As a manager or owner of a business, it’s important to consider your employees’ mental health. “How are you doing?” is a very simple question that shows concern when we know employees are under stress or dealing with unusual challenges. Have you asked your employees this question lately?
The changes and uncertainty resulting from the pandemic have led to stress and anxiety. Workers are tired of being at home or uneasy about transitioning back to onsite work. Some may have lost a loved one or are personally suffering from the lingering health effects of COVID-19. Others are unsure about the vaccination process, their financial situation, or home schooling. So, what can you do to support your employees?
Open the lines of communication. Hold virtual “Let’s Talk” meetings. This gives employees a chance to express how they’re feeling and gives you an opportunity to offer support. Follow up with any individual who may need a mental health referral.
Be honest and vulnerable. Almost everyone has experienced some level of stress or discomfort lately. Being honest about your own stress opens the door for employees to feel comfortable talking with you about mental health challenges of their own.
Communicate as much as possible. Clarify any modified work hours or expected changes in responsibilities. Remove stress by informing the team of plans to transition when the COVID-19 pandemic is less of a health threat.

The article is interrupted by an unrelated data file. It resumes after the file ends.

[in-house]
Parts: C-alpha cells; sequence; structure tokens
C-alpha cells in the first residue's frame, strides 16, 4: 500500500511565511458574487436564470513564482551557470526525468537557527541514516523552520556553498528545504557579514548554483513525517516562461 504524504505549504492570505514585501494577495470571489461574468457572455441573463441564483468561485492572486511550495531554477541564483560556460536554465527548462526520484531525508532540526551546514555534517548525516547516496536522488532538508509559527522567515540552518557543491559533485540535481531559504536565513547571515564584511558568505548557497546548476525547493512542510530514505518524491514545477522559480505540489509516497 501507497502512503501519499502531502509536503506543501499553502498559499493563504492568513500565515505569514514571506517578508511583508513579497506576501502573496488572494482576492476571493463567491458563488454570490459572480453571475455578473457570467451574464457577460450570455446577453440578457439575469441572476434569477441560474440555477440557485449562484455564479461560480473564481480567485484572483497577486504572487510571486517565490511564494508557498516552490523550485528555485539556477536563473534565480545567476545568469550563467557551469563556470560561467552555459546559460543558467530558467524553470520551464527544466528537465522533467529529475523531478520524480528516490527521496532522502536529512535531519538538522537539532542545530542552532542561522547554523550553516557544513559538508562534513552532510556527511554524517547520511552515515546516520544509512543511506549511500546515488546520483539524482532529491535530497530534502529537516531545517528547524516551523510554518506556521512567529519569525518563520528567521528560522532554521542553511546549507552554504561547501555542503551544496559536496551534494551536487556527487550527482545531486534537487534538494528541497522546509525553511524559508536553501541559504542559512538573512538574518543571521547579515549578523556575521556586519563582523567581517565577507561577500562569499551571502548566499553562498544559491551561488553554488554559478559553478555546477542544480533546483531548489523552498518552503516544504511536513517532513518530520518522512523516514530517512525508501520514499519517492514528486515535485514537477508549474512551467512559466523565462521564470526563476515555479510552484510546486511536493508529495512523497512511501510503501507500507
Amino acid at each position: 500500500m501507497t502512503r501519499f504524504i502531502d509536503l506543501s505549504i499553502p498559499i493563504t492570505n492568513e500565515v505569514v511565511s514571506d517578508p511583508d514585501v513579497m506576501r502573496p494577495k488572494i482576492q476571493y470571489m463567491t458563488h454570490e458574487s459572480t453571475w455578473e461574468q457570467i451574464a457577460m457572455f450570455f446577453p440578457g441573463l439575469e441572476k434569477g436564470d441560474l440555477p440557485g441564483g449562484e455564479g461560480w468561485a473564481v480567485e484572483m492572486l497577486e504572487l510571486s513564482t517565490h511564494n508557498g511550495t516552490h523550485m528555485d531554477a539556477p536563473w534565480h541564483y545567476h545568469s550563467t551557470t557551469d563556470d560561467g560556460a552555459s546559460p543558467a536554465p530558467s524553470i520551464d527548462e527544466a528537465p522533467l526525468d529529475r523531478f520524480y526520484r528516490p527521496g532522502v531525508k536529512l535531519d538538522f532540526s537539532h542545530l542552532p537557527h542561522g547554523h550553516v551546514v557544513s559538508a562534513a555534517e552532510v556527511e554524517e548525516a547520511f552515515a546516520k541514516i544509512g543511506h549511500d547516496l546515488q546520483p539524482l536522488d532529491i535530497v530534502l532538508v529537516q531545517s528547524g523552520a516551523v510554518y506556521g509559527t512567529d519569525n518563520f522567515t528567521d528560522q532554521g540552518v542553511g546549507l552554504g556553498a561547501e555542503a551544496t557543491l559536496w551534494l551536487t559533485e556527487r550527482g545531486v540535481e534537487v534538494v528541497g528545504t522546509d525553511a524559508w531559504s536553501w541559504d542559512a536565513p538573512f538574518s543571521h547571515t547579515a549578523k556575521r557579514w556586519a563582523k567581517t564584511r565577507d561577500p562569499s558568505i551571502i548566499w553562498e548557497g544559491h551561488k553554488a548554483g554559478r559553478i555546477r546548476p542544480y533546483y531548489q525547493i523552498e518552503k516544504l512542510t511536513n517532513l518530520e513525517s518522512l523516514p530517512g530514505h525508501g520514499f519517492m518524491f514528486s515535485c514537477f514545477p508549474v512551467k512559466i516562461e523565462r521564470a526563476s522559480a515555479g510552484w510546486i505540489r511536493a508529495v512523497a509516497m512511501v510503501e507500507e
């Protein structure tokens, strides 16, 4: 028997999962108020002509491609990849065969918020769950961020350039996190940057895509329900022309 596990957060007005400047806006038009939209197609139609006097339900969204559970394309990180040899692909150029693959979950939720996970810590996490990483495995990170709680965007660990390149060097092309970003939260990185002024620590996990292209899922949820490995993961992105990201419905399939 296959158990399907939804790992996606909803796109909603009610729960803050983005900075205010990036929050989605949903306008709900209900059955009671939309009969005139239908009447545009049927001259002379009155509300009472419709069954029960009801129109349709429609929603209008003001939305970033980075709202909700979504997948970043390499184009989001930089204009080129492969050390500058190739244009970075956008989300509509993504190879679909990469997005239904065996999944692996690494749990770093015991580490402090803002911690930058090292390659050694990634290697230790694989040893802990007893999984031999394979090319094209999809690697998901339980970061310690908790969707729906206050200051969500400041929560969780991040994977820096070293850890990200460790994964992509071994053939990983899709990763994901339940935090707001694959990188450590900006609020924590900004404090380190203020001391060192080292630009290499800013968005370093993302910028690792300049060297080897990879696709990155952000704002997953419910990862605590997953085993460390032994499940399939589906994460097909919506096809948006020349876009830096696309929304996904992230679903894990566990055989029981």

Listen. Go a step beyond a simple “How are you?” and ask specific questions about what individuals might be facing and what support would be helpful. Ask about their families as well. Really listen and encourage expression of concerns.
Offer reassurance and flexibility. Don’t make assumptions about what your direct reports need. Take a customized approach to addressing stressors for each person. Proactively offer reassurance and flexibility.
Model healthy behaviors. Share that you’re taking a walk in the middle of the day, attending a therapy appointment, engaging in a self-care activity, prioritizing specific time with your spouse or children, or making time to do things you enjoy.
Invest in training. If you don’t have the budget to invest in professional mental health awareness training, there are many resources online that allow free downloads of literature on this topic. Also, be sure to advise your employees on how to access any insurance provided mental health services or employee assistance programs.
Workplace Mental Health Resources:
This blog was written by Tammy Lamberg, a West Bend Loss Control Representative